Although I have well documented the fact that I do not cook, I am a big fan of the Food Network, which is basically the same thing. Shut up, that’s my story and I’m sticking with it. I watch the Food Network on the regular, and I have learned so much (no raw red onions!) that I cannot for the life of me figure out why I am not a gourmet chef yet. Isn’t that like, osmosis or something? Shouldn’t I pretty much BE Ina Garten by now? Anyway, I will still be known as The Woman Who Microwaved Soup And Ended Up In The Burn Unit, but there are a few things I do know about cooking as per my obsessive FN watching, and because I am a giver, I am going to share them with you. You’re welcome.
Chopped. Probably the most popular show on FN, certainly the most viewed, Chopped is a simple concept. Four chefs enter, are given a basket of mystery ingredients, and have to cobble together a gourmet dish. I would kick butt at this show, because “cobbling together random kitchen products and with a grand flourish, declaring them food” is my jam, but some of the things these chefs have to use would befuddle the most seasoned chef. Durian, a fruit that apparently smells like a skunk’s gym socks, is a favorite, as are ingredients like bugs, or Dippin’ Dots, or Circus Peanuts. Just think of the most random crap you could find in a kitchen and these wizards can make a meal out of them.
But it’s not the meals themselves that are impressive. It’s the amazingly tragic backstories of the contestants. You will always have The Addict In Recovery, The One Wanting To Win For A Sick Relative, The One Whose Family Doesn’t Believe In Their Talent, and The Other One. The Other One probably is obsessive about being vegan, or is from another country and brings it up every five seconds, or has hundreds of tattoos and piercings. This is a vital part of Chopped, and it happens on every episode. If you ever hope to make it onto this show, you better have fallen down a well as a child or something.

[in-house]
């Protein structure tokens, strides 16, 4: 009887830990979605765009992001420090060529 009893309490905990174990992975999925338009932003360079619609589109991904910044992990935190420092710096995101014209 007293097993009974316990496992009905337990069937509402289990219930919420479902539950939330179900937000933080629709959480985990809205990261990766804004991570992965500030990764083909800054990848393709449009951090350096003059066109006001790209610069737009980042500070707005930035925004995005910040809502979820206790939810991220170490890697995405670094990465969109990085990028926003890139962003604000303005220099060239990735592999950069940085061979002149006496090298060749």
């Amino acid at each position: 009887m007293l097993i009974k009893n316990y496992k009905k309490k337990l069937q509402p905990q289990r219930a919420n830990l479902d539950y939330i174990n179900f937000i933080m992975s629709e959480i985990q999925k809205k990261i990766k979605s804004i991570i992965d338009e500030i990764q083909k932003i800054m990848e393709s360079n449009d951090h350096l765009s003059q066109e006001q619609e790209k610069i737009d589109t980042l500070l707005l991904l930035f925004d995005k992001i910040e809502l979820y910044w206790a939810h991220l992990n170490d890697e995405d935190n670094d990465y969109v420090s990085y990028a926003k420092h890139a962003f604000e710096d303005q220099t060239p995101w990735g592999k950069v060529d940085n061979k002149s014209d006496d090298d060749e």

What also happens on every episode is the always ill advised dish. I know very little about life, but I do know that you never make risotto on Chopped. It will always end up being crunchy, and risotto is not supposed to be crunchy. Also, I know that the ice cream machine is less reliable than the one at McDonalds, and we all know that’s always broken. Don’t make ice cream on Chopped. Ever. Even if the machine doesn’t break, it will melt before the judges ever get hold of it. No ice cream!
Speaking of the judges, you better PRAY that you get the yummy Marcus Samuelsson, because he’s so nice and sweet and wants you to do well. Ditto Alex Guarnaschelli. Ditto Amanda Freitag. Ditto Maneet Chauhan. They seem like extremely decent people who do not delight in watching chefs crash and burn. They are the ones who are out of their seats and cheering you on as you do a last minute plating, and are genuine about loving your meal, and sad when your crunchy risotto durian ice cream is terrible. Scott Conant is another story. Scott hates you. He hates you, he hates your face, and he really hates your food. Why is Scott Conant even on this show? He is full of hate and angry bees. Ditto Marc Murphy. Ditto Chris Santos. Jeez, for a show about food, a lot of the judges hate almost everything that is made.
And then there is everyone’s favorite host, the always dapper and delightful Ted Allen. Who doesn’t love Ted Allen? He’s so encouraging! So nice! So…not obnoxious (I’m looking at you, Guy Fieri) as a host! I would like to petition for Ted Allen to get a plate at judging. He’s the host of the dang show and he must be so hungry watching all this food get passed around without a thought about poor Ted’s grumbly tummy. Feed Ted Allen!!!
So that’s what I know about cooking from Chopped. Don’t use raw red onion, ever. Don’t make risotto in half an hour. Never approach the ice cream machine. Durian smells like a wet weasel. And anyone can make anything food if they try hard enough. Except me. I will remain helpless and hopeless in the kitchen, but when I’m watching Chopped, I am a dang gourmet chef.